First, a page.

I’d been interested in the origin of the term “eidolon” after hearing the Let’s Talk About Myths, Baby episodes on Euripides’ Helen, and remembering that the term had been used in the Final Fantasy series.
It’s basically a phantom, a duplicate of a real person made of clouds, or something of the sort. The most famous occurrence of the term is in relation to Helen of Troy. Basically, the premise of the play is that Helen, despite the appellation she’s generally given, never actually went to Troy. It was presumably at least partially an attempt to rehabilitate the character. Whether or not she chose to go with Paris to Troy, and hence whether she was complicit in the subsequent war, was a point of contention for people writing about the Trojan War.
Euripides’ version essentially makes the argument irrelevant. The real Helen was taken by Hera and Hermes to Egypt for the entire length of the war. Euripides was apparently working from an existing tradition, as Herodotus also mentioned Helen being taken to Egypt, although in his version she ended up there because Paris was blown off course, which means the real Helen did go with Paris but didn’t stay with him. I guess the fake Helen looked identical to the real one, so she’d still technically be the most beautiful woman in the world as per Aphrodite’s promise. The reason Hera had Helen spirited away might have been her way of getting back at Aphrodite, although it would also be a rare case of the Queen of Olympus actually helping her husband’s illegitimate child. That is, unless she wanted to go with Paris, I guess. The fact that goddesses were often mistreated by their male counterparts doesn’t generally seem to have given them any sympathy for the similar plight of human women. The eidolon apparently had a physical component as well, especially if these authors went along with the idea that Helen bore several of Paris’ children. Then again, the centaurs (aside from Chiron) were born when Ixion had sex with a cloud shaped like Hera, so there’s some precedent for that kind of thing.
It’s thought that the idea might have originated with a poet named Stesichorus, but all we really know is that a fragment of something he wrote says that Helen never went to Troy; I don’t know whether Egypt or eidolons were involved at all. There’s a general idea that, since Helen wasn’t in Troy, the war was fought for nothing. While it’s definitely a valid metaphor for war in general, I’ve seen it said that the Greeks didn’t fight so much for Helen herself as for Paris’ breach of hospitality, which happened even if he ended up with a fake. And the whole thing is kind of Aphrodite’s fault anyway.
Still, Helen didn’t exactly have it easy in Egypt either. The story has it that this nation was ruled by a king named Proteus, who protected Helen. This was presumably not the same as the shape-shifting sea god Proteus, but both are said to live in Egypt, so maybe there’s a connection. When he died, however, his successor Theoclymenos tried to force her into marriage. She and Menelaus, who had been shipwrecked in Egypt, had to trick him into letting her escape. The ancient Greeks didn’t seem to have much knowledge of the rulers of Egypt, if Herodotus was any indication. He was apparently vaguely aware of the names Kheops and Ramesses, but not of who they were and when they ruled. I’m reminded of how the movie The Ten Commandments not only identified the unnamed Pharaoh of the Exodus as Ramesses II, but made him a contemporary of Priam of Troy. While the historicity of the Trojan War and Exodus are very much in doubt, Ramesses’ reign was roughly in the same time period as when what’s been identified as Troy VIIa is estimated to have been destroyed, so why not? I don’t really know why Helen’s place of refuge was Egypt, but the Odyssey does have a mention of her and Menelaus visiting there (as well as Crete, Cyprus, and Phoenicia) after the war.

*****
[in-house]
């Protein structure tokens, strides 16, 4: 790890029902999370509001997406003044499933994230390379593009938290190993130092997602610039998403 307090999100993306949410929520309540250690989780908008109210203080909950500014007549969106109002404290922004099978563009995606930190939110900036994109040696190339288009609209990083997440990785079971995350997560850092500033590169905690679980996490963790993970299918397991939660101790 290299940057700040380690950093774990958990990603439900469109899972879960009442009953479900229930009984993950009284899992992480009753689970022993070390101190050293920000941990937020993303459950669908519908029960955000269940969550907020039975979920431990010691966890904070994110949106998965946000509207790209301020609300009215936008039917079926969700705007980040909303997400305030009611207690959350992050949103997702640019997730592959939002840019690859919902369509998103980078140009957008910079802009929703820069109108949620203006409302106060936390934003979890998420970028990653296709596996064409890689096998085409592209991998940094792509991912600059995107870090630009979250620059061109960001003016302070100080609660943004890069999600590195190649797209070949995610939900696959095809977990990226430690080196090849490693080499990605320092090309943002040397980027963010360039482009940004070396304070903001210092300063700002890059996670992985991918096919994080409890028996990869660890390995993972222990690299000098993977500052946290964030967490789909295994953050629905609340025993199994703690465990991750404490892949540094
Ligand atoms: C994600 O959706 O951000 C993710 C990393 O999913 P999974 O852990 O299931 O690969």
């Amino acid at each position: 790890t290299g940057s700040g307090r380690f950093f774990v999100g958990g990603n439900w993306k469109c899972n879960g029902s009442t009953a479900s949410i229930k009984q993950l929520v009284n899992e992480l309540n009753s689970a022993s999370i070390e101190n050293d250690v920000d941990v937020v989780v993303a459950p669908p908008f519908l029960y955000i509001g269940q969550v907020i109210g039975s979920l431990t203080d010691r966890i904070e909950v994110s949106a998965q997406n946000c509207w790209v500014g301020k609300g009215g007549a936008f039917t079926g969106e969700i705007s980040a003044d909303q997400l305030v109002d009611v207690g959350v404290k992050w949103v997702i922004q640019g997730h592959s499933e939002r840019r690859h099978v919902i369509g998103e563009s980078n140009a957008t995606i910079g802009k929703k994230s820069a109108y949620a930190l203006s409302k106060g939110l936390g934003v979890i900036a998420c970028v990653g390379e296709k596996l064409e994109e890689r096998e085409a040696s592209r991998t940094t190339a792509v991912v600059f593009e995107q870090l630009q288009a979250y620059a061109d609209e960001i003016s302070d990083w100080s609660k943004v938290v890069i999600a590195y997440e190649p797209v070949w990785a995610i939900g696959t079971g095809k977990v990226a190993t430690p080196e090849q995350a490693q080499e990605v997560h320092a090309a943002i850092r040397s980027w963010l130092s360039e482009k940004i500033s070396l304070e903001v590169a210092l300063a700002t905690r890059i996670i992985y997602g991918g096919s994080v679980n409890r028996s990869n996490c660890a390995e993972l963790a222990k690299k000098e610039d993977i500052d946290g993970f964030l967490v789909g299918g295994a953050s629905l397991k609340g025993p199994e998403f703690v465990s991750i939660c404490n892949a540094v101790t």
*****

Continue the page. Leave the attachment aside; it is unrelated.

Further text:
This whole thing barely scratches the surface of the strange traditions that developed around Helen.
She was worshipped in a few places, including the island of Rhodes, specifically as the tree goddess Helen Dendritis. The story as told by Pausanias is that she was banished from Sparta after Menelaus’ death, and invited by Polyxo, Queen of Rhodes, to live there. Polyxo secretly blamed Helen for her husband’s death in the Trojan War, however, so she had the Spartan woman hunted down and hanged from a tree, or she hanged herself to get away from the mob. It kind of sounds like that was an attempt to tie the familiar Helen to another deity of the same name, but I’m hardly an expert on the subject. Another tradition holds that she and Menelaus were buried in Therapnae in Laconia, where there was a site dedicated to her. I suppose her being revered as a goddess isn’t that strange when her brothers, the Dioscuri, also were. And some tellings of her past make her the daughter of a full goddess, Nemesis, rather than the mortal Leda.
Another account has Helen marry Achilles in the afterlife, which has definite “pair up the main male and female characters” energy to me, like when people wanted Harry Potter to hook up with Hermione (which, incidentally, was the name of Helen and Menelaus’ daughter).